Cherishing Christmas: Comparing holiday traditions now to those of previous years

The change I've experienced in Christmas traditions over the years

Emily Xia

There’s no holiday like Christmas. Sure, Halloween, Thanksgiving and New Year’s all have their perks, but Christmas holds a special place in my heart.

As a young child, as soon as December came around, I would be prancing in my living room listening to “Frosty the Snowman” and “Rudolph the Red-Nosed Reindeer” (classics, if you ask me), sipping peppermint hot chocolate topped with a light sprinkle of marshmallows.

The weeks leading up to Christmas were filled with excitement. I loved pestering my dad to put up warm lights lining our rooftops, and decorating the Christmas tree was always my favorite part. I was too short to place the star on top of our 9-foot fake tree, but I was perfectly content with embellishing the bottom four layers with shiny glass bulbs and intricately-carved wooden shapes.

Santa was an icon to me. I spend my Christmas Eve writing a letter to him, wishing for a dog stuffed animal or begging him to protect me from cavities. I baked cookies from premade cookie dough and set out a glass of milk along with my letter. I would sleep fitfully, eagerly awaiting the next morning.

Illustration by Emily Xia

At the crack of dawn, I’d run downstairs to be met by piles of perfectly-wrapped presents under the tree, an empty plate with only crumbs remaining and a response to the letter I had written the night earlier. It wasn’t until I was 11 when I realized that my brother had eaten my cookies every year and my mom had been responding to my letters. I was horrified and locked myself in my room for hours, unable to fathom the betrayal. Now, however, I’ve learned to appreciate the humor my mom attempts to add in as she pretends to embody Santa.

Christmas meant the world to me for over 10 years. But now, as a high schooler, I can see my enthusiasm diminishing, and it’s devastating to me.

Replacing parties and holiday dinners with frantic cramming for finals. Sleeping in on Christmas morning to compensate for constant sleep deprivation. Losing my belief in Rudolph and Santa, characters I had nearly worshipped before.

Slowly but surely, Christmas is losing its magic.

It’s challenging to accept that I’m losing this part of my identity, that in a lot of ways, Dec. 25 is like any other day. I wish that I could go back in time and experience everything as a 10-year-old again, because the same traditions don’t have the same meaning anymore.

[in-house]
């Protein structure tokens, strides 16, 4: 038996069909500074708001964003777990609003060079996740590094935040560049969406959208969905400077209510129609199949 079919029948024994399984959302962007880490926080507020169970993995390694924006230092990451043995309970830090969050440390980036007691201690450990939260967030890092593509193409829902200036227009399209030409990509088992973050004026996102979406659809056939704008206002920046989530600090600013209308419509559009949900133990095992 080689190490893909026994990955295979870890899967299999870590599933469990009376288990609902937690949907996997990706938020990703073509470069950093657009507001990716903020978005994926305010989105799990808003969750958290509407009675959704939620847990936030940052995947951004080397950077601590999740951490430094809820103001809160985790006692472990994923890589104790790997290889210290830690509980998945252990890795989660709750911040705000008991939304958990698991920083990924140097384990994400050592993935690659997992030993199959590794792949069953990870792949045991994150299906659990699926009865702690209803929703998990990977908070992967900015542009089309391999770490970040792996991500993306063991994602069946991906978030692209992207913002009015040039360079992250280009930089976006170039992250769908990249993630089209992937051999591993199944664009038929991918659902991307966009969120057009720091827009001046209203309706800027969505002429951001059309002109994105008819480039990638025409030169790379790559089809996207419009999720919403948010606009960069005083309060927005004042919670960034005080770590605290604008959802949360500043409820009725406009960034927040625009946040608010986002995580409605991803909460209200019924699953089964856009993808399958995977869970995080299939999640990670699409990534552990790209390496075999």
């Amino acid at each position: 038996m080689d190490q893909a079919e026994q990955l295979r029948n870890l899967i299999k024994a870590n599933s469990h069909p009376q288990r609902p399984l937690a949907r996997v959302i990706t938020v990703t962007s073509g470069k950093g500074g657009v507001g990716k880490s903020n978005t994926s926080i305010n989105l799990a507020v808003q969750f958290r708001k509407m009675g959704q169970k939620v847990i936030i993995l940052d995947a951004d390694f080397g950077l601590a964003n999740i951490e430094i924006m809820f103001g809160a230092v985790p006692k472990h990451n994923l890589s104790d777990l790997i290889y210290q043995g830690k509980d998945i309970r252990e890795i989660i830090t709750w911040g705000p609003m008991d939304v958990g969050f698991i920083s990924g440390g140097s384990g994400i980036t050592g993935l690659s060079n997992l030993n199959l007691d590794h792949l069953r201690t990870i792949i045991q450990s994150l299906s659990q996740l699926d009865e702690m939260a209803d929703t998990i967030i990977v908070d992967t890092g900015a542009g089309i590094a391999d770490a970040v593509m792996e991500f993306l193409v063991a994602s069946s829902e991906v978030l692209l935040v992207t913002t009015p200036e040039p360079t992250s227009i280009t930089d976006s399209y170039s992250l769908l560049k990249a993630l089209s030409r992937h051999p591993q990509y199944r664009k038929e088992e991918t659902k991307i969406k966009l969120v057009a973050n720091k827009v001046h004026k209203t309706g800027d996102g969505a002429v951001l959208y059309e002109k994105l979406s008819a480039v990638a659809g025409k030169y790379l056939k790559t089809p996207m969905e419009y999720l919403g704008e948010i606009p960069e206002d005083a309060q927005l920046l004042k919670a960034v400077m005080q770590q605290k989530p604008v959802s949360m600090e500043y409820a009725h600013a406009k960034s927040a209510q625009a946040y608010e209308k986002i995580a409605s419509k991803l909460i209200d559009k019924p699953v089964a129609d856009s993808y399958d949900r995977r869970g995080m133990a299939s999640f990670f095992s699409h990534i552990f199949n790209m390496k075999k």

Not everything has completely changed. I still go to Target to buy gifts, and putting up the Christmas tree is still a highlight of my year. As an ornament collector, my tree has gotten more crowded with new ornaments every December — my favorite one being a wooden carving of a mouse playing a small piano with sheet music of Pachelbel’s “Canon in D.” I still bother my dad until he puts up the Christmas lights, and even though I don’t believe in Santa anymore, I still bake cookies and write a letter, just to preserve tradition. Oh, and I’m still obsessed with peppermint.

On the other hand, a lot has changed, but not necessarily in a negative way. Winter break means seeing my brother come home from college, and even though I know my letter isn’t being read by some jolly old man from the North Pole, the responses that my brother and mom come up with never fail to make me laugh. And of course, being 5’ 7”, I can proudly stand on a stool and firmly place the golden star onto the tip of the tree.

I’m always afraid to try new things, to abandon habits that I know offer me solace and bring me joy. Christmas was a source of stability for so many years, and I couldn’t bear to see it fade away.

When I say that my shell is my comfort zone, I’m not solely referring to self-confidence or social ability. My tendency to hide in safety extends over every habit I have, no matter how insignificant it is. Any small change could spell out trouble for my ingrained habits, and even though I know change also leads to improvement, it’s a constant struggle to wave goodbye to tradition that I’ve held onto for weeks, months or in this case, years.

Although it can be frightening for meaningful tradition to be uprooted, maybe it’s better to just sit back and let it happen. It’s boring to hang onto old thought processes when they’re very clearly expired. New traditions sprout up and they become the new norm until they are altered once again, keeping our lives fresh and exciting.

Though Christmas itself isn’t the same, I can still confidently say one thing.

There’s still no holiday like Christmas.